Welcome and thanks for your interest in my scholarship and related endeavors.

As an assistant professor of Sociology and Social Studies at Harvard University, I draw on both quantitative and qualitative methods to analyze institutional processes of inequality. I particularly focus on the role of organizations in shaping the opportunity structures and outcomes available to individuals; my primary case is the U.S. higher education sector. This research implicates several major areas of sociological study, including inequality, stratification, mobility, organizations, race/ethnicity/gender, and culture, in addition to education.

My dissertation, which I completed at Columbia University in May 2019, analyzed “Organizational Effects on Bachelor’s Degree Completion for the New Majority.” The work brings together key themes and ideas from the stratification and organizations literatures to investigate how colleges and universities impact individual student outcomes, particularly emphasizing the production of inequality by student race and social class. It is grounded in a study of public, broad-access, four-year colleges and universities, which enroll the majority of four-year college-goers and are an important context for students from traditionally underrepresented and non-dominant backgrounds. Through this work, I seek to reorient scholarly attention towards such college contexts, which enroll the numerical majority of college-goers but only recently have become incorporated into mainstream narratives of “the college experience.” I currently am in the process of submitting my dissertation papers for review while also beginning a related book project.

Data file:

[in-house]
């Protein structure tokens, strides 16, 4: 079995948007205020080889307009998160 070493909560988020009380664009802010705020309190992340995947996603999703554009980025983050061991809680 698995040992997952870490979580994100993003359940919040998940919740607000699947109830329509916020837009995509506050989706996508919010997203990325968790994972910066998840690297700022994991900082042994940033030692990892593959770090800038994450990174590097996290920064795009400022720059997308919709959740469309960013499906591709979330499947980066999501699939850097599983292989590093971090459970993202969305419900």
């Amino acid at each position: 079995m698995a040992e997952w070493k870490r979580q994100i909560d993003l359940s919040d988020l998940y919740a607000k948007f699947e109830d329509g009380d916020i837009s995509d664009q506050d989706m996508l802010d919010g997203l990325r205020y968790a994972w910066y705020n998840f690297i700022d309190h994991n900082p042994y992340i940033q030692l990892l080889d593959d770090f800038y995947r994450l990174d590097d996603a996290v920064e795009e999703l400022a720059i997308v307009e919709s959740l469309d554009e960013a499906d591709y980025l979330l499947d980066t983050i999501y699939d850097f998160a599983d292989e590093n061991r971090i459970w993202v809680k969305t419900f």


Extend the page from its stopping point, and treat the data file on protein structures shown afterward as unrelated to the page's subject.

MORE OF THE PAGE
Outside of my dissertation work, I have studied other topics in higher education including the black/white race gap in degree completion (this paper, “The Paradox of Persistence: Explaining the Black-White Gap in Bachelor’s Degree Completion,” appears in the American Sociological Review) and the relationship between social class, college course-taking, and labor market outcomes. I also have written a widely circulated report on the specific opportunities and challenges facing two-to-four-year transfer students. Additionally, I have been involved in projects studying school-to-work transitions in comparative international contexts, including collaborative work published in the American Journal of Sociology and the American Sociological Review, as well as work-in-progress focused on the labor market outcomes of black and white college graduates in Brazil. In May 2017, I was named an NAEd/Spencer Foundation Dissertation Fellow.

At Harvard, I teach courses on sociological research methods, inequality, and race and ethnicity. My undergraduate teaching takes place in Social Studies while my graduate teaching occurs in the Sociology department.

Before entering academia, I served as the Director of Speechwriting and Communications in the Office of the President at Georgetown University. I also earned my BA at Georgetown and completed related Master’s work at St. Cross College at the University of Oxford. Outside of the University, I am an avid runner, yoga enthusiast, chef of my family’s Italian specialties, partner to educator and writer, Benjamin Eller, and mom to a toddler, Oliver.

The current version of my curriculum vitae can be found here.